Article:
I think it’s reasonably common knowledge that how we feel emotionally can affect our gut— we know stress can cause ulcers, and anxiety can kill your appetite (or lead you to binge). But something I haven’t properly appreciated is that this gut-brain connection is a two-way street; what you eat has a direct impact on your emotional landscape.
This excerpt from a recent Harvard Medical School article explains it well:
The brain has a direct effect on the stomach and intestines. For example, the very thought of eating can release the stomach's juices before food gets there. This connection goes both ways. A troubled intestine can send signals to the brain, just as a troubled brain can send signals to the gut. Therefore, a person's stomach or intestinal distress can be the cause or the product of anxiety, stress, or depression. That's because the brain and the gastrointestinal (GI) system are intimately connected.
This mood-food connection led me down a rabbit hole of nutritional psychiatry, and the growing field of research exploring the bi-directional relationship between digestion and emotion.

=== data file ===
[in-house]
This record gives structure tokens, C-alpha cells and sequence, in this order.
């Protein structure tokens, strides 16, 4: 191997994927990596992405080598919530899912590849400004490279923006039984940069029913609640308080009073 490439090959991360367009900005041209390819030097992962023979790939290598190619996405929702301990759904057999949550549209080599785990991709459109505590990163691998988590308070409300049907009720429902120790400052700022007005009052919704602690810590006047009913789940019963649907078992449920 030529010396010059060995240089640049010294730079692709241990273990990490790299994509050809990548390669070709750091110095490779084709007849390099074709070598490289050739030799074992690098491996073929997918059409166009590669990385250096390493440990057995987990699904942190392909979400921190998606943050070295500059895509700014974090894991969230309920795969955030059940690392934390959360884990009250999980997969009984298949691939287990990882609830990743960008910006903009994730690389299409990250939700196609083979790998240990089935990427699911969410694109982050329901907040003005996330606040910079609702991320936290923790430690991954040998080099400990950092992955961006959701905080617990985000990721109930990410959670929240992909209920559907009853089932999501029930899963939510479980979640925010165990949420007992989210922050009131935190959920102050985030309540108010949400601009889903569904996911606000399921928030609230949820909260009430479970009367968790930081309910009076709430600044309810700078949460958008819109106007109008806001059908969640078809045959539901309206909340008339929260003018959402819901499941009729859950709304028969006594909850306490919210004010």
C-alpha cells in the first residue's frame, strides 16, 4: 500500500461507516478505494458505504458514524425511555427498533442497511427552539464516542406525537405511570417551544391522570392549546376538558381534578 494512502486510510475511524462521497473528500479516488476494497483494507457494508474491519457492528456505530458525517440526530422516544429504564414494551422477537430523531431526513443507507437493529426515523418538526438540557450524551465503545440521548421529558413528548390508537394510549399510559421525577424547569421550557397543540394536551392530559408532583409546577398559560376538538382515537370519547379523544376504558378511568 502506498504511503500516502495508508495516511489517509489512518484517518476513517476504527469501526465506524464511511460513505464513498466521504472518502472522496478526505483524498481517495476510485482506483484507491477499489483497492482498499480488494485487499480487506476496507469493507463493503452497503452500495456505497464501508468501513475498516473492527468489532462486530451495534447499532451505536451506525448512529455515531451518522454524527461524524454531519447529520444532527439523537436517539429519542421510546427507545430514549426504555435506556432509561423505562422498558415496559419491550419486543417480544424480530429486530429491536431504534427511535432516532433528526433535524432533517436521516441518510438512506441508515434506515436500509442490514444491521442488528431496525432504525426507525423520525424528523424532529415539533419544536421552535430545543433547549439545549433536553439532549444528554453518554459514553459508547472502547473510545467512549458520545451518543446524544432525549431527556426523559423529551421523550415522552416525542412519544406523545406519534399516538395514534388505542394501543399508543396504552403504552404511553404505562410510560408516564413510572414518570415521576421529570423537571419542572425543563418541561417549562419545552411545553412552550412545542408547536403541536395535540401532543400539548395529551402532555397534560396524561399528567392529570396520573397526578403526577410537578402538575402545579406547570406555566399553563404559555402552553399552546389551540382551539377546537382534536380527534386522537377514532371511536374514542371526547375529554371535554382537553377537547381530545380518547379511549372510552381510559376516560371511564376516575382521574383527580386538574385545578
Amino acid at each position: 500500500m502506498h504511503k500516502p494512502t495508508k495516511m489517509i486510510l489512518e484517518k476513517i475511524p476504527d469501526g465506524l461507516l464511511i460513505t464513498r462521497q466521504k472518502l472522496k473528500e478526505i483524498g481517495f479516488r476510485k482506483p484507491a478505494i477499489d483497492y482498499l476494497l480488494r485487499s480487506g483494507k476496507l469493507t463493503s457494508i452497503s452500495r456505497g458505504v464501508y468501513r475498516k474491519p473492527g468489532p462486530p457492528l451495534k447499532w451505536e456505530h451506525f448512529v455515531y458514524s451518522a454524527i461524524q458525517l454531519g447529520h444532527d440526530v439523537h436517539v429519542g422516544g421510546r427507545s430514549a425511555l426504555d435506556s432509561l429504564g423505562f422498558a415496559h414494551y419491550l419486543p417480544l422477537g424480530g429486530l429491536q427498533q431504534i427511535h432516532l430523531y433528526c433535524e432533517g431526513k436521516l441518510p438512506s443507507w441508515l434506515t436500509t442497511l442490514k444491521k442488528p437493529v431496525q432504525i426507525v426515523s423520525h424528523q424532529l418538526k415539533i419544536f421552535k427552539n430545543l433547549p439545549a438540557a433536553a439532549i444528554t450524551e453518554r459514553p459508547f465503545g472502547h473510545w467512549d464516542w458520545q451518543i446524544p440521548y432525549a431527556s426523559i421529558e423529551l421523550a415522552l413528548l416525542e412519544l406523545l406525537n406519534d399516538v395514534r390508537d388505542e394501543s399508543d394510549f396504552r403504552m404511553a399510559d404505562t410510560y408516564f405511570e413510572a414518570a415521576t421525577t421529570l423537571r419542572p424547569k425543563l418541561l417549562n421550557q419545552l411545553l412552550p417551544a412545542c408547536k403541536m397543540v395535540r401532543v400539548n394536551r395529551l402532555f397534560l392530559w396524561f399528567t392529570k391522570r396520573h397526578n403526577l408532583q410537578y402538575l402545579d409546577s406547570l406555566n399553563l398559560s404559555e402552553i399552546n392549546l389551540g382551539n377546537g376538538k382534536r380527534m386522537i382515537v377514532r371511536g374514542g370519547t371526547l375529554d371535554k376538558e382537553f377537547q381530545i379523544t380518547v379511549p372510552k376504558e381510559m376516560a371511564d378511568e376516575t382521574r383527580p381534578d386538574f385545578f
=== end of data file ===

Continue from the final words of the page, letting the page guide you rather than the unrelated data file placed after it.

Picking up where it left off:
Inflammation has a big impact on brain function. If you’re eating a diet full of vitamins, minerals, and anti-inflammatory foods, those nutrients will fight free radicals and reduce oxidative stress, nourishing your mental health.
What I did not fully realise before doing this deep dive was that about 95% of our serotonin, a neurotransmitter that regulates sleep, appetite, and mood, is produced in the gastrointestinal tract.
According to Dr. Eva Selhub, the production of serotonin is heavily impacted by the billions of ‘good’ bacteria that make up your intestinal microbiome.
Those good bacteria fight toxins, limit inflammation, and activate neural pathways between your gut and your brain.
So, making sure you get enough probiotics and healthy, whole foods not only helps digestion, but it shapes your emotional resilience and mental health.
We’ve got a really solid probiotic blend developed by nutritional experts here at anatomē, which I’ve only come to appreciate more after my reading. I think tonight, I’ll complement that with a hearty, colourful dish and a side of kimchi (fermented and naturally probiotic), knowing that I’m truly eating for joy.